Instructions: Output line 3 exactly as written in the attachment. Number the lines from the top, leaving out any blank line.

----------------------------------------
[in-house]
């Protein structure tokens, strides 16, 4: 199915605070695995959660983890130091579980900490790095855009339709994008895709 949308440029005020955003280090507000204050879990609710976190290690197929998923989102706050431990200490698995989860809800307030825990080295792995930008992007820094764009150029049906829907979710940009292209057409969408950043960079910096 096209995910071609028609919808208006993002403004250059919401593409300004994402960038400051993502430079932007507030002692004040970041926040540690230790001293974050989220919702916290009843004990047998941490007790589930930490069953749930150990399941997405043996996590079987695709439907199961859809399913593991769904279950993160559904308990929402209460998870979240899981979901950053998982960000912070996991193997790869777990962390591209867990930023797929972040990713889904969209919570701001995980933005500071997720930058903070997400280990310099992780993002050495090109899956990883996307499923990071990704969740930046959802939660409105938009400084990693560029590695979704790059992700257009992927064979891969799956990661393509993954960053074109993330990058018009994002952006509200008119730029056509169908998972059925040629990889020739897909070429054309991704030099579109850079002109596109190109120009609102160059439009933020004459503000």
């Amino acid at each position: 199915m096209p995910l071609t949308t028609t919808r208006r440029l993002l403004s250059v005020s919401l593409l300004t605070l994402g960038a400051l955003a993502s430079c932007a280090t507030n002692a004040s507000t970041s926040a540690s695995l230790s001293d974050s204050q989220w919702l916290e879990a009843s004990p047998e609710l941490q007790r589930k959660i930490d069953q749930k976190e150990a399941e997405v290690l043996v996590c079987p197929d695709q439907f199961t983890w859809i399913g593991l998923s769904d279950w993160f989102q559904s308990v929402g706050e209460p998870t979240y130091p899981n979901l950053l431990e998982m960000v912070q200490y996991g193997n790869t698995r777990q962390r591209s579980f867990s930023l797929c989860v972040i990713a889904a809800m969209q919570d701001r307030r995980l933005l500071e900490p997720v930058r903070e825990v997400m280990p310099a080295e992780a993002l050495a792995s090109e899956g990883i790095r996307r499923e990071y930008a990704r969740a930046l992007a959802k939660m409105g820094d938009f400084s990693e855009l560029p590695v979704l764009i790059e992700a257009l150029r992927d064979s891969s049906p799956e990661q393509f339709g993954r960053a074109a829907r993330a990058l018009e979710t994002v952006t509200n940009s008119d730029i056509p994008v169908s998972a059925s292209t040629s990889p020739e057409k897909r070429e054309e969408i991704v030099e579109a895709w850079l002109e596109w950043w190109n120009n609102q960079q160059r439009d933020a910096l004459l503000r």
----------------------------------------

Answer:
């Amino acid at each position: 199915m096209p995910l071609t949308t028609t919808r208006r440029l993002l403004s250059v005020s919401l593409l300004t605070l994402g960038a400051l955003a993502s430079c932007a280090t507030n002692a004040s507000t970041s926040a540690s695995l230790s001293d974050s204050q989220w919702l916290e879990a009843s004990p047998e609710l941490q007790r589930k959660i930490d069953q749930k976190e150990a399941e997405v290690l043996v996590c079987p197929d695709q439907f199961t983890w859809i399913g593991l998923s769904d279950w993160f989102q559904s308990v929402g706050e209460p998870t979240y130091p899981n979901l950053l431990e998982m960000v912070q200490y996991g193997n790869t698995r777990q962390r591209s579980f867990s930023l797929c989860v972040i990713a889904a809800m969209q919570d701001r307030r995980l933005l500071e900490p997720v930058r903070e825990v997400m280990p310099a080295e992780a993002l050495a792995s090109e899956g990883i790095r996307r499923e990071y930008a990704r969740a930046l992007a959802k939660m409105g820094d938009f400084s990693e855009l560029p590695v979704l764009i790059e992700a257009l150029r992927d064979s891969s049906p799956e990661q393509f339709g993954r960053a074109a829907r993330a990058l018009e979710t994002v952006t509200n940009s008119d730029i056509p994008v169908s998972a059925s292209t040629s990889p020739e057409k897909r070429e054309e969408i991704v030099e579109a895709w850079l002109e596109w950043w190109n120009n609102q960079q160059r439009d933020a910096l004459l503000r």